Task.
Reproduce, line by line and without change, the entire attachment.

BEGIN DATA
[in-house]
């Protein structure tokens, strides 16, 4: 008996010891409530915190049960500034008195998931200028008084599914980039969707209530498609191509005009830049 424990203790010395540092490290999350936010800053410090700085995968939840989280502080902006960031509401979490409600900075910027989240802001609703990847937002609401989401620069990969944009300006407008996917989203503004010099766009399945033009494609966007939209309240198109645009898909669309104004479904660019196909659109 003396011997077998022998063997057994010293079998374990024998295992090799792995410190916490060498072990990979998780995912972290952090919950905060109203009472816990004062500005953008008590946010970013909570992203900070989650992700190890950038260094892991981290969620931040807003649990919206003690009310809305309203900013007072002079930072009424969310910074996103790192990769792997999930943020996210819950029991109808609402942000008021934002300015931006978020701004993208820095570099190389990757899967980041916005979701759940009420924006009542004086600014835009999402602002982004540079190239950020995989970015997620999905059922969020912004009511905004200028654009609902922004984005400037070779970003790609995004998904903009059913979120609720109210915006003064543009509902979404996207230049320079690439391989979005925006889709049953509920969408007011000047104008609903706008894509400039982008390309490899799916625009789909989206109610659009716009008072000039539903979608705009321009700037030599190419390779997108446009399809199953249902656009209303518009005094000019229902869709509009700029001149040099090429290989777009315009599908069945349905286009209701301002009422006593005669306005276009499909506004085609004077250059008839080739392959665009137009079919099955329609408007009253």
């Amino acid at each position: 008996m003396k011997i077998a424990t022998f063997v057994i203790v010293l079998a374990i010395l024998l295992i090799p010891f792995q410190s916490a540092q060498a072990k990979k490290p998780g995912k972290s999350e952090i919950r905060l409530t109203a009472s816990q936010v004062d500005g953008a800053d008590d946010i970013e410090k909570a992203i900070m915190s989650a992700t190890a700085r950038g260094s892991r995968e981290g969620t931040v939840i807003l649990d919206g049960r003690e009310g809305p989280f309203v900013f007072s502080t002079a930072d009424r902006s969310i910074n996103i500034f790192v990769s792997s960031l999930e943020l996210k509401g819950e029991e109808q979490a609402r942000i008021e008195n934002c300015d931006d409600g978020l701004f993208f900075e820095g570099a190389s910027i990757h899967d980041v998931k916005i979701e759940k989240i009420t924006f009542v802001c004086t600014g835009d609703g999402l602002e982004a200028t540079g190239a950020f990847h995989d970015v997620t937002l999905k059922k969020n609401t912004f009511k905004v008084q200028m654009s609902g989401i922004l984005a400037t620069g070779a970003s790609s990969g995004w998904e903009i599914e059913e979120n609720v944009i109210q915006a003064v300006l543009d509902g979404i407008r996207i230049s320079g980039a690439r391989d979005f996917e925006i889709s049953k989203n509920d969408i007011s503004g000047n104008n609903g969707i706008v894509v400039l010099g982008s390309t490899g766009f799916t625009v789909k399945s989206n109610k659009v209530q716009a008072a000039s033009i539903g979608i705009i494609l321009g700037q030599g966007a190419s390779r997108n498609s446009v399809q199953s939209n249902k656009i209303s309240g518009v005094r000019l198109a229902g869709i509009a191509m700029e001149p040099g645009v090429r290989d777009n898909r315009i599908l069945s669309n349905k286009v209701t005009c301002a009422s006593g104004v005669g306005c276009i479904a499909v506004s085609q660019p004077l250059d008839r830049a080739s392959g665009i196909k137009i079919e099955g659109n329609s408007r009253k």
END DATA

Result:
[in-house]
């Protein structure tokens, strides 16, 4: 008996010891409530915190049960500034008195998931200028008084599914980039969707209530498609191509005009830049 424990203790010395540092490290999350936010800053410090700085995968939840989280502080902006960031509401979490409600900075910027989240802001609703990847937002609401989401620069990969944009300006407008996917989203503004010099766009399945033009494609966007939209309240198109645009898909669309104004479904660019196909659109 003396011997077998022998063997057994010293079998374990024998295992090799792995410190916490060498072990990979998780995912972290952090919950905060109203009472816990004062500005953008008590946010970013909570992203900070989650992700190890950038260094892991981290969620931040807003649990919206003690009310809305309203900013007072002079930072009424969310910074996103790192990769792997999930943020996210819950029991109808609402942000008021934002300015931006978020701004993208820095570099190389990757899967980041916005979701759940009420924006009542004086600014835009999402602002982004540079190239950020995989970015997620999905059922969020912004009511905004200028654009609902922004984005400037070779970003790609995004998904903009059913979120609720109210915006003064543009509902979404996207230049320079690439391989979005925006889709049953509920969408007011000047104008609903706008894509400039982008390309490899799916625009789909989206109610659009716009008072000039539903979608705009321009700037030599190419390779997108446009399809199953249902656009209303518009005094000019229902869709509009700029001149040099090429290989777009315009599908069945349905286009209701301002009422006593005669306005276009499909506004085609004077250059008839080739392959665009137009079919099955329609408007009253």
């Amino acid at each position: 008996m003396k011997i077998a424990t022998f063997v057994i203790v010293l079998a374990i010395l024998l295992i090799p010891f792995q410190s916490a540092q060498a072990k990979k490290p998780g995912k972290s999350e952090i919950r905060l409530t109203a009472s816990q936010v004062d500005g953008a800053d008590d946010i970013e410090k909570a992203i900070m915190s989650a992700t190890a700085r950038g260094s892991r995968e981290g969620t931040v939840i807003l649990d919206g049960r003690e009310g809305p989280f309203v900013f007072s502080t002079a930072d009424r902006s969310i910074n996103i500034f790192v990769s792997s960031l999930e943020l996210k509401g819950e029991e109808q979490a609402r942000i008021e008195n934002c300015d931006d409600g978020l701004f993208f900075e820095g570099a190389s910027i990757h899967d980041v998931k916005i979701e759940k989240i009420t924006f009542v802001c004086t600014g835009d609703g999402l602002e982004a200028t540079g190239a950020f990847h995989d970015v997620t937002l999905k059922k969020n609401t912004f009511k905004v008084q200028m654009s609902g989401i922004l984005a400037t620069g070779a970003s790609s990969g995004w998904e903009i599914e059913e979120n609720v944009i109210q915006a003064v300006l543009d509902g979404i407008r996207i230049s320079g980039a690439r391989d979005f996917e925006i889709s049953k989203n509920d969408i007011s503004g000047n104008n609903g969707i706008v894509v400039l010099g982008s390309t490899g766009f799916t625009v789909k399945s989206n109610k659009v209530q716009a008072a000039s033009i539903g979608i705009i494609l321009g700037q030599g966007a190419s390779r997108n498609s446009v399809q199953s939209n249902k656009i209303s309240g518009v005094r000019l198109a229902g869709i509009a191509m700029e001149p040099g645009v090429r290989d777009n898909r315009i599908l069945s669309n349905k286009v209701t005009c301002a009422s006593g104004v005669g306005c276009i479904a499909v506004s085609q660019p004077l250059d008839r830049a080739s392959g665009i196909k137009i079919e099955g659109n329609s408007r009253k």